Tiger Time

Lauren Huesers, Staff Writer

“I hate Tiger Time.”

“Why do we do this every week?”

“I could be studying instead of doing absolutely nothing.”

During passing period before Tiger Time each Thursday, complaints about Tiger Time can be heard without even trying to listen for them.

High schoolers need all the study time they can get. The time spent on homework now averages to just under four hours each night, according to US News.

That’s a huge increase from a 2011 survey in which 49 percent of 17-year-olds said they did about one hour of homework each night.

Time saved can mean the difference between an A and a C on a test.

So why does Tiger Time still take up a whole hour each Thursday?

That time should be added to each class or used as an all-school study hall where each student can get the help he or she needs.

In Tiger Time, students are stuck with a teacher who may not be able to help them with any questions they have.

So, when students are able to work on homework during Tiger Time, they aren’t exposed to the help necessary to do their absolute best.

If this time was spent as an all-school study hall, these students could get the help they need without having to stay after school and miss their extracurricular activities.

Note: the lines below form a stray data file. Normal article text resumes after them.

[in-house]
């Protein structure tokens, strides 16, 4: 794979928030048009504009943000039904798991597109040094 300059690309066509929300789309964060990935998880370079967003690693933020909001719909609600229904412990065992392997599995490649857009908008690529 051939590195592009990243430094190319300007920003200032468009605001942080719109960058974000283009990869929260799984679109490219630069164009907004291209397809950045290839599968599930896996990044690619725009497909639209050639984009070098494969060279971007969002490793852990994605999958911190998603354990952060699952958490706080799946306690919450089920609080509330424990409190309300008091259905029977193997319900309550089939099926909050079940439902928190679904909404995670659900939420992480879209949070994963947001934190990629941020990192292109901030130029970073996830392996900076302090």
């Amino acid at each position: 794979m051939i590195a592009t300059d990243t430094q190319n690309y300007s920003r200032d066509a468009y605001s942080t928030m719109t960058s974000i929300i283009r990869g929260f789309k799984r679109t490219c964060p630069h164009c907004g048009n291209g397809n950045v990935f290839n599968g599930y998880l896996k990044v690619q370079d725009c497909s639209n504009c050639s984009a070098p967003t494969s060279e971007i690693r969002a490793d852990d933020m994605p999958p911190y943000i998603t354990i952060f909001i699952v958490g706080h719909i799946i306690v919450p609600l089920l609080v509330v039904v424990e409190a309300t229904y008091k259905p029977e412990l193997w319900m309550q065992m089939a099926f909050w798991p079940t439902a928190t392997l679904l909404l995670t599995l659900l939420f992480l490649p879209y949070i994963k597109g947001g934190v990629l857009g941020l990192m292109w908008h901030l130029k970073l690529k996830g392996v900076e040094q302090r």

Also, four-year plans simply cannot be thrown together in this hour. Even though this plan is tentative, students need time to consider the classes they want to take and therefore should be able to take this plan home with them for further consideration.

The PowerPoints hastily made to fill this time that cover topics such as how long the school has been around or which teacher teaches business bore the students and result in even less enthusiasm to go to school every day.

Playing trivia about the school and watching meaningless videos about “resilience” don’t help our journey through high school — they hinder it.

Tiger Time needs to be used as a time for students to ask for help so they can do their best during their high school career.